Saturday, July 13, 2013

Response To Comments On "Supertemp vs. day laborer, brands & the broken circle of trust"

There definitely is an issue regarding "truth" here. Whose version of reality, is reality? My husband says to me -- you see the world through the lens of brand, but where is the brand relevance here? I buy a pair of jeans, they are cool, what does the worker have to do with it? If you want to talk about Bangladesh then do so, but explain it. (This I am planning to do, over time, more in the next blog on "invisibility" and the brand system.)

So generally I am trying to explain how the worker's personal truth coexists with the consumer's personal truth (remembering that the same person is both worker and consumer). Your truth, my truth, objective truth - a huge and growing gap between the haves and have nothings.

I am as bothered as you about those articles on working conditions in the U.S. I did not know either about these conditions, or maybe I did not want to think about it. Good old Amazon right? And everybody else. I too thought those days were over.

That will be part of the blog referenced above.

Back to the point about people in law enforcement and the truth. And people who get into situations where they mess up. They think about will I get caught, they think about how to dissemble and represent things to minimize trouble, they run from the truth.

There is something called the truth though. What bothers me personally about our culture is that we seem to have lost our grasp on the concept of truth altogether. Instead we are preoccupied with winning.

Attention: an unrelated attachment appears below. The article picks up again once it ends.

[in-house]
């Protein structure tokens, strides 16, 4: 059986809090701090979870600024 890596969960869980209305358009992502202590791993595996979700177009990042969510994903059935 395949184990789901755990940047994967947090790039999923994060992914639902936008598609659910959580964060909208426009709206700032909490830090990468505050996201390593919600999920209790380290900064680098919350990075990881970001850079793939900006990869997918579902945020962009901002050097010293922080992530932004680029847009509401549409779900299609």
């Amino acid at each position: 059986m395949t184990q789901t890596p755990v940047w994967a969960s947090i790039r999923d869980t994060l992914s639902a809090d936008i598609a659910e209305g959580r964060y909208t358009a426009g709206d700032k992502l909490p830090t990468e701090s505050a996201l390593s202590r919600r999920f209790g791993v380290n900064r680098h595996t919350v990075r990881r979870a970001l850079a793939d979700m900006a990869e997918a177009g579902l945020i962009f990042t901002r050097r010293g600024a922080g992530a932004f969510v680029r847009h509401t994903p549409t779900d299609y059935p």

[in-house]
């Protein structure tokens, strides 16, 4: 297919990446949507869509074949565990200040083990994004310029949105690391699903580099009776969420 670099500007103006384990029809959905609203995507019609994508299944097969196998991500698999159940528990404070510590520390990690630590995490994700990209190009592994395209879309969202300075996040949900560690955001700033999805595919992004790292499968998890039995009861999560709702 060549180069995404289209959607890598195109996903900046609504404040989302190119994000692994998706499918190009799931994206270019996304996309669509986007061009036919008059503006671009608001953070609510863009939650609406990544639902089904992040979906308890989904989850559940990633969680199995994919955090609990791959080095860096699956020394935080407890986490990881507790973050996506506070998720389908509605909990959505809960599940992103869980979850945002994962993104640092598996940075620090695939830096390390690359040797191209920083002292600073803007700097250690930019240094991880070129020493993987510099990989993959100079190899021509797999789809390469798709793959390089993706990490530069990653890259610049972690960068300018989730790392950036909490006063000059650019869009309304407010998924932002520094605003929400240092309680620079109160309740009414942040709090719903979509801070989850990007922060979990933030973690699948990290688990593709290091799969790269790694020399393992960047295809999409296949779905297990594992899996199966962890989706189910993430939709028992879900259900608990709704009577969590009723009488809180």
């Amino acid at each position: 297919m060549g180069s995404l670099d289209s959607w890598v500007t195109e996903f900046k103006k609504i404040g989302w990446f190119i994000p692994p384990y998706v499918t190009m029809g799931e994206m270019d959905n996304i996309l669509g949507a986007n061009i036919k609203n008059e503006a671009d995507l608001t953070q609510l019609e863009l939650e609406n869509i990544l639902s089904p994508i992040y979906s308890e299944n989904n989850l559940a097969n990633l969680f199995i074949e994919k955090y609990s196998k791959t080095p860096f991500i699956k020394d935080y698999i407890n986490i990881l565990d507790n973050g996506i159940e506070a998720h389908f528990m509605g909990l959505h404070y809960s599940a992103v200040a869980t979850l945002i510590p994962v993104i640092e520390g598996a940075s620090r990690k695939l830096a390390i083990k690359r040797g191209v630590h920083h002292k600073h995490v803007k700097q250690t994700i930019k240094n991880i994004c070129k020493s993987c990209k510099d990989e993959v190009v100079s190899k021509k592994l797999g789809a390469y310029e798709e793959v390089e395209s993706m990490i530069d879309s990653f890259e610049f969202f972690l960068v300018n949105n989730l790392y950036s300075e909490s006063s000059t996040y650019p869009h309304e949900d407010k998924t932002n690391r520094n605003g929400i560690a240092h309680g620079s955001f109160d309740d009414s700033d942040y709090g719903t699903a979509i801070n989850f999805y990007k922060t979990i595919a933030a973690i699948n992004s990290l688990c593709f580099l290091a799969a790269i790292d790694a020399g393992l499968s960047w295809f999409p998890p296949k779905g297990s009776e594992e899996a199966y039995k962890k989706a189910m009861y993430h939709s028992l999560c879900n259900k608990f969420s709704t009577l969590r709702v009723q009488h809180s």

And this gets back to politics right? If we are honest we can admit that no party or ideology has all the answers. But if we are political we try very hard to fit the facts into the narrative.

Edward Snowden, George Zimmerman, gun control, healthcare reform, immigration reform, unemployment, and other issues become incendiary because they are argued from the perspective of ideology. If we could go back and create some safe space for mutual dialogue and rational, data-driven analysis, we could arrive at solutions that really work.

I am a researcher of brand, but this is really a problem that goes way beyond it. Where has our capacity for reflection gone? Why can we not speak our minds without fear? What has happened to rousing dialogue minus the accusations?

I happen to believe that answers come from people at the grassroots level working independently and in small groups. I inherently distrust big bureaucracies to get stuff done effectively. And this is precisely because once you create a monstrous system, it perpetuates itself and the people inside it stop thinking and stop taking responsibility for its outcomes.

One of which is that we have people sleeping on the street, in front of the White House, where just a few miles away other people are sleeping in multi million dollar homes and driving Porsches. That is a fact and not an interpretation.

If each of us stopped for even five seconds to think about how disgraceful that is, what would we do differently?

* All opinions my own.

** See: